Wednesday, March 22, 2023

yeah yeah yeah

 I dropped the proverbial blogging ball. I got to reading One-Straw, and I got busy.  Still thinking about those books tho.

Meantime this op-ed popped up for me, and in so many ways (but not every way) it says what I've been trying to say for these decades: live differently.  Live smaller. It is infinitely richer. 

It's WaPo but I hope you can see it anyway!

What if climate change meant not doom but abundance?


Sunday, January 22, 2023

stepping out on the road

The next book came (along with five "new" to me ones!), but now I have to re-read it.  Because back in the day, it was one that I didn't read carefully but somehow almost absorbed? I don't know.  Anyway, I'm reading The One -Straw Revolution.

This is the cover that came.
This cover one would be the tattoo. 

A new project for us is syruping! There is a new job that I like pretty well so far, and a guy there, who is the son of someone I know from my last two jobs and actually my very first job too, has been a chef (among other things) and seems pretty nice and competent so I gave him some feta because I figured he could appreciate it.  In return, he gave me a pint of maple syrup he'd boiled down.

Wow. The flavor.  So obviously, we can do this, right? And this friend mentions offhand, "I've read of people tapping black walnuts." And in the husband's research into this potential project, he also runs into this possibility, and the description that it tastes like maple syrup with butternut flavoring. Well heck.

So we got some spiles, read a few things, decided gallon jugs would work fine for collectors, and just happened to tap a walnut before we tapped a maple. And in that decided that this year we'd tap walnuts, process the sap, see what we learn, ID trees for next year, collect supplies, and see what we decide to do with it,
The first tap. Overnight we got a gallon from this one. Completely clear.  Looks like water. We tapped a few more today. That gallon is on the woodstove. It takes 40 gallons of sap to make a gallon of syrup.

Another adventure begins!

Monday, January 09, 2023

Books: New (to me)!

Still waiting on One Straw, which is really what I want to write up next, but these Logsdon books came in!


Friday, December 30, 2022

in a very pleasant liminal space


You can tell I'm enjoying this project because it is getting done!  The books I have written about so far I've gotten down and looked at again, and contemplated, and remembered where I was and what I was thinking 25+ years ago. Geez, this blog is almost 20 years old!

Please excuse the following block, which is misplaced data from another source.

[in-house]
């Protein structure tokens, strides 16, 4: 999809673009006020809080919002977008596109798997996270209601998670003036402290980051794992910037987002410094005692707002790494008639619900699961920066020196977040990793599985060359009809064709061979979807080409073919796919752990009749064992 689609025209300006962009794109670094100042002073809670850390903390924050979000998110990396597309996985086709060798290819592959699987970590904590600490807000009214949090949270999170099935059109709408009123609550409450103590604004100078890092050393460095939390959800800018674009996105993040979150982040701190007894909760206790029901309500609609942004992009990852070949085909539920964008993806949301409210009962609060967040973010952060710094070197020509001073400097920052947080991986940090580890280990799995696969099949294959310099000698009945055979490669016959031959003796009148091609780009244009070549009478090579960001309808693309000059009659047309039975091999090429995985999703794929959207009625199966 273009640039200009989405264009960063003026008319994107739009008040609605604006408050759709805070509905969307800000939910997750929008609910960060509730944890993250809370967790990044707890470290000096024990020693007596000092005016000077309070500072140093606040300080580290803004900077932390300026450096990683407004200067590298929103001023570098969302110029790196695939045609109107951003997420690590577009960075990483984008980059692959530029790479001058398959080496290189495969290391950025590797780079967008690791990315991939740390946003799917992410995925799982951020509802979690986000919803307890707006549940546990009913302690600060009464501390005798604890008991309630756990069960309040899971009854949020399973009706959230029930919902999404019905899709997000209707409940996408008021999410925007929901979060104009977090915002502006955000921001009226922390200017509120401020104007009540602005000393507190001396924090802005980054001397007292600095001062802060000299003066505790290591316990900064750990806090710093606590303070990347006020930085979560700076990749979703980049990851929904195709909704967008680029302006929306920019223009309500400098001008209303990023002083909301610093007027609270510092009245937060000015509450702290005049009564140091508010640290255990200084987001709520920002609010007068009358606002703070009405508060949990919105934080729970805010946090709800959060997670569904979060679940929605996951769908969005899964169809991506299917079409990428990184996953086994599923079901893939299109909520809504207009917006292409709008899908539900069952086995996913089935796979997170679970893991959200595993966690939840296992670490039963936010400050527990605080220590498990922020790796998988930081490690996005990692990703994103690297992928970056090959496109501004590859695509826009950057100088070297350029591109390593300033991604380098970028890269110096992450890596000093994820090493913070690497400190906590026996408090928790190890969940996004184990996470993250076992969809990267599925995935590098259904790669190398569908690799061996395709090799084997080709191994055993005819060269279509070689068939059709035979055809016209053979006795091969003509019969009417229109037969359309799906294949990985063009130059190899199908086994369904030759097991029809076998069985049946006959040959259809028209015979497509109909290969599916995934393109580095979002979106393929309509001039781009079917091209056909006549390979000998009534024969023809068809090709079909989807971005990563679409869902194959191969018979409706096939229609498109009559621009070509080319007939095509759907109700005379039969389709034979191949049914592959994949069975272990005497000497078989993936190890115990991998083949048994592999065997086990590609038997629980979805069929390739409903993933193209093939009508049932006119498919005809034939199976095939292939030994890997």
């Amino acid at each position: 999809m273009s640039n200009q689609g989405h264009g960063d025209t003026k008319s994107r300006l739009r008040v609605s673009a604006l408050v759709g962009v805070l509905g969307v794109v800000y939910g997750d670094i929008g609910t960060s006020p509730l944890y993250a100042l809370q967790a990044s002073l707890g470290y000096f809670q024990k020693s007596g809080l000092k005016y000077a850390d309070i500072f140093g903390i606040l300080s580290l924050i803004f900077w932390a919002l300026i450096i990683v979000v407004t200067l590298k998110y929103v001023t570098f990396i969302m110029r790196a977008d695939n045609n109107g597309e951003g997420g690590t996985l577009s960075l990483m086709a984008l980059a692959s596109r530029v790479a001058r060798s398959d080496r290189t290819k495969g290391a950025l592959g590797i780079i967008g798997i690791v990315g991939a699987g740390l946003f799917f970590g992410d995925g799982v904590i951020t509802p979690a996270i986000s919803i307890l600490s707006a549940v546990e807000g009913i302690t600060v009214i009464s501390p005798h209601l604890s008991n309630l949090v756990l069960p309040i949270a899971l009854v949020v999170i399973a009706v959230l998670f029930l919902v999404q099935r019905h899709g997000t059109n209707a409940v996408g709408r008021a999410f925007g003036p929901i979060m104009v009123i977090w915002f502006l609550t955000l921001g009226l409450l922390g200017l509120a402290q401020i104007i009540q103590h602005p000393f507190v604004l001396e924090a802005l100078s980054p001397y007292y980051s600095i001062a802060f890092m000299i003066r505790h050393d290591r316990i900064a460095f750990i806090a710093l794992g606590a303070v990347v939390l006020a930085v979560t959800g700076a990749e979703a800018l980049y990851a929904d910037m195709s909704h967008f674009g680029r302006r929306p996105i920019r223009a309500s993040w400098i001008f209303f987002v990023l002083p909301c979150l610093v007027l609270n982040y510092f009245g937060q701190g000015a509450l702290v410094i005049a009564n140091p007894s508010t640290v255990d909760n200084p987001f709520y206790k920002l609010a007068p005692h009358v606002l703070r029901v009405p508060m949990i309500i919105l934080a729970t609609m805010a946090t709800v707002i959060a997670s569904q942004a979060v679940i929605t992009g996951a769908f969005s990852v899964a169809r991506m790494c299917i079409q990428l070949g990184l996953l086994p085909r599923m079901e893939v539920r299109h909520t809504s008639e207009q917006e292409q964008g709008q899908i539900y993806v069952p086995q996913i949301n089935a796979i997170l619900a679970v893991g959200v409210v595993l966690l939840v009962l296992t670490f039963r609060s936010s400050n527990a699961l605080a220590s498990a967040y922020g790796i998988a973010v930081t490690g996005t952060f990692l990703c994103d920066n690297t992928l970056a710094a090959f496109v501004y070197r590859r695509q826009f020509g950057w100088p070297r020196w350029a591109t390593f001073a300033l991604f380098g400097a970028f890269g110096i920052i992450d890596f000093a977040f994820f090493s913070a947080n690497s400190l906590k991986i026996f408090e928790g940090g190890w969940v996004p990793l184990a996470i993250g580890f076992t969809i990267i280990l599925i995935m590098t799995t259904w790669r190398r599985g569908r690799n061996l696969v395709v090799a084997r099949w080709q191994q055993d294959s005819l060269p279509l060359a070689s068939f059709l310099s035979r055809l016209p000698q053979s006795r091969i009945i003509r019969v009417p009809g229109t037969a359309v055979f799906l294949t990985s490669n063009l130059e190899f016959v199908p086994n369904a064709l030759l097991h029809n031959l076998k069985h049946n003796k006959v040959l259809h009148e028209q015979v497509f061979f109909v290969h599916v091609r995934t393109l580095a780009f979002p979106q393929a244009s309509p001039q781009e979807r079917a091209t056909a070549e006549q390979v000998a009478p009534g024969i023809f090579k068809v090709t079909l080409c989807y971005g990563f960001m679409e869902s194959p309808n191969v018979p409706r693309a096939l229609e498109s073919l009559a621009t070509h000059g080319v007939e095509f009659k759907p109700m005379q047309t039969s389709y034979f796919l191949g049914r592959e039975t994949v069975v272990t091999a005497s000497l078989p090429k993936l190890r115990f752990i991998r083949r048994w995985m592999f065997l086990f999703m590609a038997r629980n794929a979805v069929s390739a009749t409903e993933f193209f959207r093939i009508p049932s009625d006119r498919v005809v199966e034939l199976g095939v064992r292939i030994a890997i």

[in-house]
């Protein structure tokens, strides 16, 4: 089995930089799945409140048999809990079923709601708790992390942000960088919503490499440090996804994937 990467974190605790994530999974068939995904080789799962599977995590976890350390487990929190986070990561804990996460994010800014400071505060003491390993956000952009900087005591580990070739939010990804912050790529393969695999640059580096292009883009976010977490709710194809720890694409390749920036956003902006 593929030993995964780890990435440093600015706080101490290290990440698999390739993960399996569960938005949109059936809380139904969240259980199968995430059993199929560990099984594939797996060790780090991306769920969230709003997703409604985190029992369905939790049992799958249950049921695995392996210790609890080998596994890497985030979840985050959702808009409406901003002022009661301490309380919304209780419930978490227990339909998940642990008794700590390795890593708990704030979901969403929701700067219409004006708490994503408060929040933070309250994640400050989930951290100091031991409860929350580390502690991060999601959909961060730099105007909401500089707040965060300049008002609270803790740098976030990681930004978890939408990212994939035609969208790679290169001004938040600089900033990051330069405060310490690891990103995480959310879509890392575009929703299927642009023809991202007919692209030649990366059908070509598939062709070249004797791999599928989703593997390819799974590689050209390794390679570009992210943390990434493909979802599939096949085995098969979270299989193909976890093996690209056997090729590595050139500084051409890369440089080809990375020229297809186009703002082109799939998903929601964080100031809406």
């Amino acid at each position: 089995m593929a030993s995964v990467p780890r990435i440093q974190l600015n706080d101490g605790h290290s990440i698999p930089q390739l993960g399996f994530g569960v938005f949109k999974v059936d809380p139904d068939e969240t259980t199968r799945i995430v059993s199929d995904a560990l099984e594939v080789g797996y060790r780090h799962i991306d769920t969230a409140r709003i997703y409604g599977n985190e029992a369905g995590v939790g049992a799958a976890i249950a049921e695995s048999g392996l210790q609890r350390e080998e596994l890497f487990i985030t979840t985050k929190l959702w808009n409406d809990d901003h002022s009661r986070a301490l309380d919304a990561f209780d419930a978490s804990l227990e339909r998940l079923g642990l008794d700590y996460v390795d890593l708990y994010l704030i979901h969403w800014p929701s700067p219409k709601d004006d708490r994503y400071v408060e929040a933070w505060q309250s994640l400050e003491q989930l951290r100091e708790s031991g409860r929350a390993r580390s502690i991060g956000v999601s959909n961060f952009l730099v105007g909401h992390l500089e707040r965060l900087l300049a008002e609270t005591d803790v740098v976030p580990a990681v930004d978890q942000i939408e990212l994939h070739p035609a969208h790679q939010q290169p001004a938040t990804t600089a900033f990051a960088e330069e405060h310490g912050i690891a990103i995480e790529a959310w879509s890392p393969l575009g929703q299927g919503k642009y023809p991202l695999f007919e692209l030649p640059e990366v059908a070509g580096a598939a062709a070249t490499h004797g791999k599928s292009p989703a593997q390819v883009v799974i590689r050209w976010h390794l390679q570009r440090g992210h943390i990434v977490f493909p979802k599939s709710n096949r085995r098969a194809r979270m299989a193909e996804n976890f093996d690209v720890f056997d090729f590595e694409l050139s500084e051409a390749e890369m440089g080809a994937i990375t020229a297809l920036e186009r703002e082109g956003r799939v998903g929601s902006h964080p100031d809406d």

And then I'm also asking the question, "What book is next?" and thinking about that, and about all the books!

Anyone the least bit familiar with this blog or with me knows Gene Logsdon is my favorite agricultural writer hands down, so I was thinking about him and his books, but also thinking that One Straw Revolution probably came to us before Gene did (well, except for his how to books that we already had, but before Contrary Farmer, et al.) and in poking around the internet I was like, "We don't have THAT book?" and "We don't have THAT book?"  And we had read One Straw from the library so we'd never owned it. So with my small Christmas bonus I sure did buy six books!

And just after I placed this book order, I had some french toast (made with our own limed eggs) topped with maple syrup a fellow worker had given me and oh my, that syrup is stupendously good.  Of course I'd already offered to work for syrup but after tasting that I was like, "Hey, yall want to see about making some of our own?" Especially because we now have someone local with experience to pump for information.

And we do have the Nearing's Maple Syrup Book, the observation of which daughter #2 said, "We have a book on making maple syrup?" with genuine surprise. Then,  "Of course we have a book on making maple syrup! Who are we anyway!" with genuine amusement.

One of the reasons I had to buy more Gene Logsdon books was that we did not have his Organic Orcharding book, and I'm studying up on what to do with our planted last spring baby orchard in the next few months: pruning, mulching, feeding. (I am reading The Backyard Orchardist and The Pruning Manuel at the moment.)

And One Straw is coming so now I just have to decide if I want to write about that before it comes or wait until after . . .

Thursday, December 29, 2022

Books: How to Grow More Vegetables *than you ever thought possible on less land than you can imagine (John Jeavons)

I have not looked at this book in years. I used to carry it around with me as I went about life as a social worker and dreamed of what this new husband and I might create. So it is very interesting to look at it again.

What I remember is that it was full of a whole bunch of minutiae -- how to double dig, how close to plant plants together, how much you might expect to harvest. What I remember was that it was incredibly inspiring to me that this could indeed be done.

In looking at it afresh today, I'm struck by the tone of encouragement, the admonition to try. To a large extent, that is what this blog has always been about. Try. Fail. It's fine. It's fun. It's healthy. It's delicious. It's heartbreaking. It's hard, healthful work. It's interesting. It's challenging. Try. An upside down tomato and a basil plant. Start and enjoy.